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J Allergy Clin Immunol. 1999 Jun;103(6):1186-90.

A diagnostic protocol for evaluating nonimmediate reactions to aminopenicillins.

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Department of Internal Medicine and Geriatrics, UCSC-Allergy Unit, C. I. Columbus, Rome.



Maculopapular and urticarial rashes are nonimmediate manifestations common during aminopenicillin (AP) treatment, and the former often represent cell-mediated hypersensitivity.


We sought to determine the significance and incidence of skin test reactions to APs in adults reporting adverse reactions during therapy with these beta-lactams and, particularly, to evaluate the potential of patch tests, delayed-reading skin tests, and challenges in the diagnosis of nonimmediate reactions.


We used skin tests with penicilloylpolylysine, minor determinant mixture, benzylpenicillin, ampicillin, and amoxicillin, as well as patch tests with the last 3 drugs. We also performed in vitro assays for specific IgE and challenges with the suspect penicillin in subjects with nonimmediate reactions.


Among the 144 patients reporting nonimmediate manifestations (mostly maculopapular rashes), delayed hypersensitivity was diagnosed in 62 on the basis of positive patch test and/or delayed intradermal test results and responses to challenges; negative reactions to challenges allowed us to reasonably exclude the possibility of allergy in 66 subjects, and the challenge confirmed that 1 patient had linear IgA bullous dermatosis. Definitive diagnoses could not be provided for the remaining 15 subjects, who had negative allergologic test results, because they did not consent to challenges. In 40 of 49 immediate reactors, a diagnosis of IgE-mediated hypersensitivity was made.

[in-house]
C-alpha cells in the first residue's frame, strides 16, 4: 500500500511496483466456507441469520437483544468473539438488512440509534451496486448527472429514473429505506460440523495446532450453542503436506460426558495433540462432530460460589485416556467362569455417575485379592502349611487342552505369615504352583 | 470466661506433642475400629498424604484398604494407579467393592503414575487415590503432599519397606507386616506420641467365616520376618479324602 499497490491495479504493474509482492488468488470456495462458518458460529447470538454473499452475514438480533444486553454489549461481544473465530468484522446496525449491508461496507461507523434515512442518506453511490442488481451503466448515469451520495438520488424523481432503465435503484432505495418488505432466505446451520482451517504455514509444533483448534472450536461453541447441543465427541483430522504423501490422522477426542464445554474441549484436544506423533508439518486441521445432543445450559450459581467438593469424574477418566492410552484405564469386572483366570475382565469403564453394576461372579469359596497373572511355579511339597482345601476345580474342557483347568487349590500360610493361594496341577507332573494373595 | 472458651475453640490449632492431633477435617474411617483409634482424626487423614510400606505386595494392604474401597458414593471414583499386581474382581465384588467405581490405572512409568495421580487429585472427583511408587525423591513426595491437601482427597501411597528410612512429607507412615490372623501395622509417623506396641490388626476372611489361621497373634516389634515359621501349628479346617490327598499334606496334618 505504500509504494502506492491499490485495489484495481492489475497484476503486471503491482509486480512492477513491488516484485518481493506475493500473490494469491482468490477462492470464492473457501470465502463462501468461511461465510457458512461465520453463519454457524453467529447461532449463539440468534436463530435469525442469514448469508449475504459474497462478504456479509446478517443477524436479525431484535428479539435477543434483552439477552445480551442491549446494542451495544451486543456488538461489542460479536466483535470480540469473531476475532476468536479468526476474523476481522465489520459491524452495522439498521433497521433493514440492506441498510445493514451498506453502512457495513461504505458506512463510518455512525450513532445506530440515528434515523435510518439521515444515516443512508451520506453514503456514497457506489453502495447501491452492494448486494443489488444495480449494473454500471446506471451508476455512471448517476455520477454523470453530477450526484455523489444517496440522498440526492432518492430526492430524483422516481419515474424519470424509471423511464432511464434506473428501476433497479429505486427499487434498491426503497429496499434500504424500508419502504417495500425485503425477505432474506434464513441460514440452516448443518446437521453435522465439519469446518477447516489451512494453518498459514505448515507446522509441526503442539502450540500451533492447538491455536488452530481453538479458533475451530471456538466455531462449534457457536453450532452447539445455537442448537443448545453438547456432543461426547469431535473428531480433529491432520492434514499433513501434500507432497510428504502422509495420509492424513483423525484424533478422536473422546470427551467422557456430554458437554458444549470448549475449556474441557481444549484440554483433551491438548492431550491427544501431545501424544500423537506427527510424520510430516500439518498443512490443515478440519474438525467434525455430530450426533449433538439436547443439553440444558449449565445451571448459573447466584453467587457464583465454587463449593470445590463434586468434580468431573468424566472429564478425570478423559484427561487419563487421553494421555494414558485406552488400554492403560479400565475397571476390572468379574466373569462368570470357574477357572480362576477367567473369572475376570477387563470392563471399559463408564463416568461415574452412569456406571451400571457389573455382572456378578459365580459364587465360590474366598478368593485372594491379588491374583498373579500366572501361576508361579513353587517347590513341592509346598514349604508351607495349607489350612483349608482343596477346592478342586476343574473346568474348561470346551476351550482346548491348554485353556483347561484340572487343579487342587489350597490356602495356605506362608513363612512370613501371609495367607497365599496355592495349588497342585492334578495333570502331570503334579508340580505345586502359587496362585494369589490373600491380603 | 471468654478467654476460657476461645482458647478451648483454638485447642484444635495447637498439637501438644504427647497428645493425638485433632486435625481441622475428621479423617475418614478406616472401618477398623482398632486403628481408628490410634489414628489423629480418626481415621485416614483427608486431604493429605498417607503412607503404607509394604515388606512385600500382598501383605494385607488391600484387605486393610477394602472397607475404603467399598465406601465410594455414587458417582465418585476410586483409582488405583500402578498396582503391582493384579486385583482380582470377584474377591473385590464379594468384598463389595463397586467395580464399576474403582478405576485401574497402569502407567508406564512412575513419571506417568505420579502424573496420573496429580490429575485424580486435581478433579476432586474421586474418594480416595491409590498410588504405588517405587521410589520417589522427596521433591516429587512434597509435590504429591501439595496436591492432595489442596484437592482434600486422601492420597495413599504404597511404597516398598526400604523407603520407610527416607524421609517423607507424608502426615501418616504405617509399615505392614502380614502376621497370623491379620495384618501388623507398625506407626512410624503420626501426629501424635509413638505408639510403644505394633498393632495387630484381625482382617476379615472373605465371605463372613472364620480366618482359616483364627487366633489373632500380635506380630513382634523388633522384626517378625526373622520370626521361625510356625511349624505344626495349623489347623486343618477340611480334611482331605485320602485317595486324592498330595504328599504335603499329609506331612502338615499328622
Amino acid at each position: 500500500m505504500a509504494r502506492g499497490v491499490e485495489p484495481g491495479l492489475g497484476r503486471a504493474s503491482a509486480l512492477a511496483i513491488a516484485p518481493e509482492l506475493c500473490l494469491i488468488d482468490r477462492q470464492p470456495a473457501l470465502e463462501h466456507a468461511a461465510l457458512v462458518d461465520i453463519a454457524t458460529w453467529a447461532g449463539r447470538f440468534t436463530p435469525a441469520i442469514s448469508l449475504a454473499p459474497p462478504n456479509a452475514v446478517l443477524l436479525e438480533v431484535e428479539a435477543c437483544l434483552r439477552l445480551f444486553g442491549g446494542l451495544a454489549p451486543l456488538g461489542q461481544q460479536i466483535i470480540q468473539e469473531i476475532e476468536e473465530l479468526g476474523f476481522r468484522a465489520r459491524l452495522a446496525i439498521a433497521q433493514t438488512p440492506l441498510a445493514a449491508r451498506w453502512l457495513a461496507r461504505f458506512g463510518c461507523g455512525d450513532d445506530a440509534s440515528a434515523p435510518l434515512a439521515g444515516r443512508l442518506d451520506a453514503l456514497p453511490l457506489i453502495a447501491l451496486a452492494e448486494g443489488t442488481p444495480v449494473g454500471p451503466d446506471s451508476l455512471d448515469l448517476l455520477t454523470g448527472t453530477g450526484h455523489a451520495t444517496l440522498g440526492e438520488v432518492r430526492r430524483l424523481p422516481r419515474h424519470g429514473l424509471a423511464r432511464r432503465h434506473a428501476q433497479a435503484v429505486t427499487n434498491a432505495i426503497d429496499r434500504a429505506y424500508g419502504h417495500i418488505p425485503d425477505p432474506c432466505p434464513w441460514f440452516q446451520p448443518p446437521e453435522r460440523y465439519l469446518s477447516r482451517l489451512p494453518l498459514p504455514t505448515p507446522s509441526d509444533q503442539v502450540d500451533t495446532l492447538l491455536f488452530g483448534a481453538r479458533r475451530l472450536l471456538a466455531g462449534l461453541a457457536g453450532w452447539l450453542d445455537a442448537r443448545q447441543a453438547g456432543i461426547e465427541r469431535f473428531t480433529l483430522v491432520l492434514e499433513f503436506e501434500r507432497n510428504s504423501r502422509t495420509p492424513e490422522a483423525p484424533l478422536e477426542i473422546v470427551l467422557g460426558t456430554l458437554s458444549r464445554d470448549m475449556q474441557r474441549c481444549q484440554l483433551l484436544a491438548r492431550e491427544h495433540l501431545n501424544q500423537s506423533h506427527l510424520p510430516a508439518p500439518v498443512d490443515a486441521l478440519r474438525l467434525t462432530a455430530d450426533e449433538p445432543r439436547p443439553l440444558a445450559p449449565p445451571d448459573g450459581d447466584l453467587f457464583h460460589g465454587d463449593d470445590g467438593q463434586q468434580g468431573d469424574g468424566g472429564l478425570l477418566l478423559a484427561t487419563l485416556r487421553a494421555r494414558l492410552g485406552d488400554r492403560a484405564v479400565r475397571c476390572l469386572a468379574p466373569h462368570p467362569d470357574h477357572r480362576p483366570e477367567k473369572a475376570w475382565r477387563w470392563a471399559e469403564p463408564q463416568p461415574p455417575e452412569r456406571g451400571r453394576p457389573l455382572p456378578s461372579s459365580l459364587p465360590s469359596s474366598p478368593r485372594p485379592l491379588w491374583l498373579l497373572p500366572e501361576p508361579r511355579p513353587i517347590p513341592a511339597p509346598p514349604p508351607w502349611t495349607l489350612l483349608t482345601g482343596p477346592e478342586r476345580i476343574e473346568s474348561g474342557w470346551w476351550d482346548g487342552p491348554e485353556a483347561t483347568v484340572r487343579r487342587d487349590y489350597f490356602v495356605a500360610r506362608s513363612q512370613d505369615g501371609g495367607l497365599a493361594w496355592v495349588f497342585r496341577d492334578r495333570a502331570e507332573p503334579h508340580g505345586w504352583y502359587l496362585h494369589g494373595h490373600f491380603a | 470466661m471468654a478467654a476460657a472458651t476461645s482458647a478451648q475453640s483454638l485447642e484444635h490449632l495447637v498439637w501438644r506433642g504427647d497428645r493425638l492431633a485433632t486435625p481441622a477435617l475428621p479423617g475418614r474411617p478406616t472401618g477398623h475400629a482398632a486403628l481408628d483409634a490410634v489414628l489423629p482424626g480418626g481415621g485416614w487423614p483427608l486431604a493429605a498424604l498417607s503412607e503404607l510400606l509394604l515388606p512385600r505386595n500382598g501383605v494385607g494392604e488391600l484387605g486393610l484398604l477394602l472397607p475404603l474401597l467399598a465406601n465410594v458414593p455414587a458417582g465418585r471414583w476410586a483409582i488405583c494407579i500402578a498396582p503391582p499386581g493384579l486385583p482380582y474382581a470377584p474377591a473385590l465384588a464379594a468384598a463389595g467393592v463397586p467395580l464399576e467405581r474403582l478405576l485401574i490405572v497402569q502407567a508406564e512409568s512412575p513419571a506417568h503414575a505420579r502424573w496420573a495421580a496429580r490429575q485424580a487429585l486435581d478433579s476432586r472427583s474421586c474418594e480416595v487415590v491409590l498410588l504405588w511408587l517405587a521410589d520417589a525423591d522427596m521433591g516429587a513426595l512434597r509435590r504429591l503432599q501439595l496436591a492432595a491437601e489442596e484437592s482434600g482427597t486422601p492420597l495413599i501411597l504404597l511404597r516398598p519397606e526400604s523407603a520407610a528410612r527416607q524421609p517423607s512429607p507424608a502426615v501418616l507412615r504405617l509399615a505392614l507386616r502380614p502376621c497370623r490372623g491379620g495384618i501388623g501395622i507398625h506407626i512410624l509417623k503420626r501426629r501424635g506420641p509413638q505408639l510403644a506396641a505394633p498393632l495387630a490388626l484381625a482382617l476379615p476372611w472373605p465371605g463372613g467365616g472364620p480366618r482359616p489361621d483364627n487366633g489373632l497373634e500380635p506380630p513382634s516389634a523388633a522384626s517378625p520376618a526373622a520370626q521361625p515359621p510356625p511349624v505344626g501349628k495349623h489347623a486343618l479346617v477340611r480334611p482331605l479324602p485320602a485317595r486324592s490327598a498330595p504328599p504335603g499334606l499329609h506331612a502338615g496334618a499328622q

Both patch and intradermal tests are useful in evaluating nonimmediate reactions to APs. Positive patch test and delayed intradermal responses together indicate delayed hypersensitivity. Intradermal testing appears to be more sensitive than patch testing, but the pattern of positive delayed intradermal test responses and negative patch test responses needs further investigation because of false-positive cases.

[Indexed for MEDLINE]

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